Collections like these are priceless, and many of them are now to be found in the Library of Congress Folk Music Archives. Stephen Wade is a national treasure to have in turn made them available to us.

All of this consummate music grew out of his Chicago hit show I first heard in 1979: “Banjo Dancing: The 48th Annual Squitters Mountain Song Dance Folklore Convention and Banjo Contest...and How I Lost” which made its way to Broadway and Washington, DC, where it set records for longest-running show in town. I wish someone would bring it to Los Angeles’ Ahmanson Theatre. LA would flock to see it.

But it’s possible that Stephen Wade has moved on. His new Smithsonian Folkways draws from various kinds of performance he first perfected for Banjo Dancing and it lends itself to studio recordings as well as live theatre—virtuoso banjo instrumentals, guitar accompaniment of folk songs that deliberately range “Across the Amerikee” from sea to shining sea, from “the redwood forest to the Gulf stream waters,” and most reminiscent of his one-man play an extraordinary story-telling piece that creates a rough-hewn backwoods unforgettable character from the fields and hollers of the American landscape, a cynic known as Hard Head Hardy, who refuses to believe that the railroad will ever be built in this country. His unwillingness to accept the reality of what is transpiring before his very eyes shows how deeply conservative real folklore can often be—quite the contrary to Pete Seeger’s masquerade of progressive values supporting social change in all of its forward-thinking bound for glory momentum. But despite its exaggerated clinging to a past that is already beyond the horizon it’s funny as hell. Stephen Wade has inherited the mantle of the great American storyteller left when U. Utah Phillips joined the great Wobblies in the sky like Joe Hill and Haywire “Mac” McClintock. And he is a great musician to boot, who carries on the best songs and “showpieces” of “Uncle” Dave Macon and the New Lost City Rambler’s Tom Paley.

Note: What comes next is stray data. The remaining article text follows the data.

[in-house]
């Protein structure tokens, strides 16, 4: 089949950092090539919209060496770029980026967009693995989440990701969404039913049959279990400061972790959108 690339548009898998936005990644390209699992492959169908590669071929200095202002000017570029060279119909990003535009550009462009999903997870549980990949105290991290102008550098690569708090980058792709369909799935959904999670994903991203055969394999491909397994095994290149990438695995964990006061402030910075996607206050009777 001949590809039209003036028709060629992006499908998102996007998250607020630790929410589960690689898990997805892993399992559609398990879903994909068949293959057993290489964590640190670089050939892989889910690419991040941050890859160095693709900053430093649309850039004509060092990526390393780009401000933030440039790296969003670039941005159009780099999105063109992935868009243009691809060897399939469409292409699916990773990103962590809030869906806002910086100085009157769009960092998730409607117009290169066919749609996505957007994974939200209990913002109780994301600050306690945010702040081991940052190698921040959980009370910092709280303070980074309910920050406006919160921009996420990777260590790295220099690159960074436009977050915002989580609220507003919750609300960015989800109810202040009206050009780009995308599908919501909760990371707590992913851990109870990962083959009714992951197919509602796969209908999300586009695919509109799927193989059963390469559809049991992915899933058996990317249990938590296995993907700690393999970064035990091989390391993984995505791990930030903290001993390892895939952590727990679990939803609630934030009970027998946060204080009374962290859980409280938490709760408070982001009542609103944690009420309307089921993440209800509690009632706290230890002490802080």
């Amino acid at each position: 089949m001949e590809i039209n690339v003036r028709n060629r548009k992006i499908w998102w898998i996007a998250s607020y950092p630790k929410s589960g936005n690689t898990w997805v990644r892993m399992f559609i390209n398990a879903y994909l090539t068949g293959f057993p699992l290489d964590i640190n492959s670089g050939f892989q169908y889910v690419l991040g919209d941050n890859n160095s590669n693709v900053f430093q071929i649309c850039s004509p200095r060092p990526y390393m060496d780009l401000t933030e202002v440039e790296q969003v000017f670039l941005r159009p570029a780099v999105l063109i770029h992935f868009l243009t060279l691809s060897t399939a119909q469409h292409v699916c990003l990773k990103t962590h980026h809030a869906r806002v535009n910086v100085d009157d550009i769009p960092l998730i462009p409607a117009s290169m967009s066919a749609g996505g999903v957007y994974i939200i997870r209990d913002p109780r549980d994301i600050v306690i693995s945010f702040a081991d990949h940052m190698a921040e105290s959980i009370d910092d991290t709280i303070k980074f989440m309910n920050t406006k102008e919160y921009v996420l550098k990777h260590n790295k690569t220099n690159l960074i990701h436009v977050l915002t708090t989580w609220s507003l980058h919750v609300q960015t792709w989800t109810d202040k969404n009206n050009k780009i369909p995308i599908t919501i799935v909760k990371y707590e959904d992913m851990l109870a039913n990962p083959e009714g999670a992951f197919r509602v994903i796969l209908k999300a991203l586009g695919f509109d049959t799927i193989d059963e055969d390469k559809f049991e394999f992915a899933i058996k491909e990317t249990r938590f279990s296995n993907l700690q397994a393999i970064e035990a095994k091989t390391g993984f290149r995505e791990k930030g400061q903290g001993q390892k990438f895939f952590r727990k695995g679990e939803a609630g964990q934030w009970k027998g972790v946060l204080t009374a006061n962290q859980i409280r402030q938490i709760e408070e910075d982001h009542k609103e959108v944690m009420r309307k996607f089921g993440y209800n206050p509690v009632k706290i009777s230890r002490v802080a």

But Stephen Wade, above all, is a musician of impeccable taste—all is not dazzle and flash here; he can play a moving and beautifully-nuanced song like Swing and Turn Jubilee on one track, and an uplifting dance tune like Fly Around My Pretty Little Miss on the next. The album is wonderful precisely because it fulfills Samuel Taylor Coleridge’s definition of great art: “The whole is greater than the sum of its parts.”

Put Stephen Wade on your top shelf—that five-feet of space reserved for only the very best—with Mike and Peggy  Seeger, Charlie Poole, Fleming Brown, Hobart Smith, Doc Boggs, Doc Hopkins, Wade Ward and Uncle Dave Macon. They will be happy to move over and make room for this Chicago wunderkind. From Squitter’s Mountain to folk hero—he’s the real thing. Stephen Wade is the reason Gibson makes banjos.

Track Listing

Wild Horse

Come On Buddie, Don’t You Want To Go

Chesley Chancey’s Cumberland Gap

Swing and Turn, Jubilee

Fly Around My Pretty Little Miss

Diamond Joe

Puncheon Camps

Hard Head Hardy

KC Whistle

Willie Moore

Uncle Dave’s Fandango

Goodbye, Old Paint

Tom Paley’s John Henry

Trouble at the Coal Creek Mines

Gray Eagle

Lost John

Shortenin’ Bread

Reno Factory / Brown Skin Blues

Sourwood Mountain

In the Pines

Cherry Blossom Waltz

"Grassroots singers and players throughout the United States have long cultivated their own varieties of recital music. A simple dance tune transforms into a concert masterpiece; a personal plaint becomes emblematic of an era. With banjo and occasional guitar, Stephen Wade explores this music made for music’s sake. His selections draw from Southern sources as well as Northern interpreters, centering on lyric folksong and old-time instrumentals transmitted, as one of its older players memorably said, “across the Amerikee.” 62 minutes, 44-page booklet with extensive notes."

Folk singer Ross Altman has a PhD in Modern Literature from SUNY-Binghamton; Ross belongs to Local 47 (AFM); he may be reached at greygoosemusic@aol.com